Oculus ships Medium 2.0
Oculus has released Medium 2.0, the new version of its VR modelling tool, adding new sculpting options and making a number of changes designed to make the software easier to use in production.
These include support for grid snapping, and higher limits on geometry layers, undo operations and lights.
Medium: sculpt and paint 3D forms in virtual reality
First released in 2016, Medium is a dedicated VR sculpting and painting package, capable of exporting models in OBJ format, or directly to Facebook via the new glTF 2.0 standard.
As you might expect, the toolset is simplified compared to that of a conventional sculpting package like ZBrush, but includes a basic set of tools for creating 3D forms, plus 300 readymade shapes, or ‘stamps’.
Objects can be arranged on layers, and there is a basic set of operations for manipulating geometry, including Duplicate, Merge and Flip.
The painting toolset is similarly condensed, but features sliders for brush size, opacity and hardness – and, as of Medium 1.3, support for ZBrush or Photoshop-style smoothing of manual strokes.
New in Medium 2.0: new volume-preserving Elastic mode for the Move tool
New sculpting features in Medium 2.0 include a new Elastic mode for the Move tool, which preserves the volume of a model while deforming it, as shown in the video above.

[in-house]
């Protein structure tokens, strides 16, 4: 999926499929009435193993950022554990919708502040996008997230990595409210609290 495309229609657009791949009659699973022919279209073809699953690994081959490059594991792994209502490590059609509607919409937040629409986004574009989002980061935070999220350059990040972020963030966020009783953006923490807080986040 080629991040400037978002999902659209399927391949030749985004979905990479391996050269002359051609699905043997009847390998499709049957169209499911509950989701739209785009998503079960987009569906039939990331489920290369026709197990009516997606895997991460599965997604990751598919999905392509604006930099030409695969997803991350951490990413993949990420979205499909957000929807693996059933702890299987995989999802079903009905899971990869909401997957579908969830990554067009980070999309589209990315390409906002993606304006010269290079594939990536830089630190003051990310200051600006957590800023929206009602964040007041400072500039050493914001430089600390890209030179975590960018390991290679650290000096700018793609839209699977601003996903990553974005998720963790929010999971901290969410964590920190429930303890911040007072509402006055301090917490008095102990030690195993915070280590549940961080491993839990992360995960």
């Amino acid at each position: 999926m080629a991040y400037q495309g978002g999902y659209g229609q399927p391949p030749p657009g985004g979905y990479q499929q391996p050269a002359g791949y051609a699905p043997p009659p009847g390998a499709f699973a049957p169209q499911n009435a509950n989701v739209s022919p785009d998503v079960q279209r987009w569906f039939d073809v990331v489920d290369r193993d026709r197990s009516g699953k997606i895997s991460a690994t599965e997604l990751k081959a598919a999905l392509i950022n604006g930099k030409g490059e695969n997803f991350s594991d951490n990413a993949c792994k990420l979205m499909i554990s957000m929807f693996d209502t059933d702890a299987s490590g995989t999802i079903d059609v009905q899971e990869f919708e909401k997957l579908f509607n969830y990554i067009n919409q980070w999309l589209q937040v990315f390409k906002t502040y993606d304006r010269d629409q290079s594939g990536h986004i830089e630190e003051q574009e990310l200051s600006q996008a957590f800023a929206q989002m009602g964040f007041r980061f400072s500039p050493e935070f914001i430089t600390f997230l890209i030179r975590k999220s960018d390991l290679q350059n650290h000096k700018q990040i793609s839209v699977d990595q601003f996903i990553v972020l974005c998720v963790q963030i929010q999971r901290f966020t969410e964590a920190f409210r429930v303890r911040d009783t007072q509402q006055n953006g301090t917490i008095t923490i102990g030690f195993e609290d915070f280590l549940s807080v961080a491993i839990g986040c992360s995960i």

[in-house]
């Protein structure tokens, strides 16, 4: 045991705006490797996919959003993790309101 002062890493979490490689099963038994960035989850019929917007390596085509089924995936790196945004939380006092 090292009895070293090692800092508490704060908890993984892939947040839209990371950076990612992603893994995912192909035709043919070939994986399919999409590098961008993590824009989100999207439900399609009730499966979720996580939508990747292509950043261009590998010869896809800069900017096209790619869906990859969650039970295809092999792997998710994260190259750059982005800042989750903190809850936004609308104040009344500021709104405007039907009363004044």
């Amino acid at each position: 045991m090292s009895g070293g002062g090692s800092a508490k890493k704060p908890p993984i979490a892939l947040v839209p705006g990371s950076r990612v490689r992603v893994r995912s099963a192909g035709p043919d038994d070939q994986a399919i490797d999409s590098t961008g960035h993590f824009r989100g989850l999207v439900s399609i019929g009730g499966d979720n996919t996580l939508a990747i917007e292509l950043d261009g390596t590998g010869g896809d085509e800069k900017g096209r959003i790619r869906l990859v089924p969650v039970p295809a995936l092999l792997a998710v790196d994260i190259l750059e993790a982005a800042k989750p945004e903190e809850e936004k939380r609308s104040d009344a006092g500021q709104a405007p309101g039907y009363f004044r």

Meshes can also now be imported directly as sculptable clay: users can import multiple OBJ or FBX files as separate sculptable layers, setting the starting resolution of a sculpt on import.
In addition, the Clay tool gets a new plane constraint, intended to make it easy to sculpt flat areas; while stamps now retain the vertex colours and textures from the original model.
Hard-surface modellers get support for snapping: both angle and grid snapping are now supported.
Fewer restrictions on layers, undo operations and lights; new asset browser and scene graph
Medium 2.0 also relaxes some of the restrictions of the original release, raising the maximum number of layers supported to 100, and the maximum number of undo operations to 64.
The limit on lights has also been relaxed: it is now possible to add up to a total of eight spot and point lights to a scene, although you’re limited to one shadow map on one spot light.
Under the hood, the graphics engine has been rewritten around the newer Vulkan open standard, which should improve frame rate and reduce memory usage, though Oculus doesn’t put a figure on either.
There is also a new Asset Browser, and the scene graph has been exposed in the UI, which should make the software easier to integrate into production pipelines.
Pricing and availability
Medium 2.0 is available via the Oculus Store. You’ll need an Oculus Rift and Touch controllers to use it. It’s free with Oculus Touch; $29.99 otherwise.
The release coincides with an update to the specs for the Rift itself, which now requires Windows 10.
Oculus also recommends a workstation with at least an Intel Core i5-7400 CPU, a Nvidia GeForce GTX 1060 or AMD Radeon RX 490 GPU, and 16GB RAM.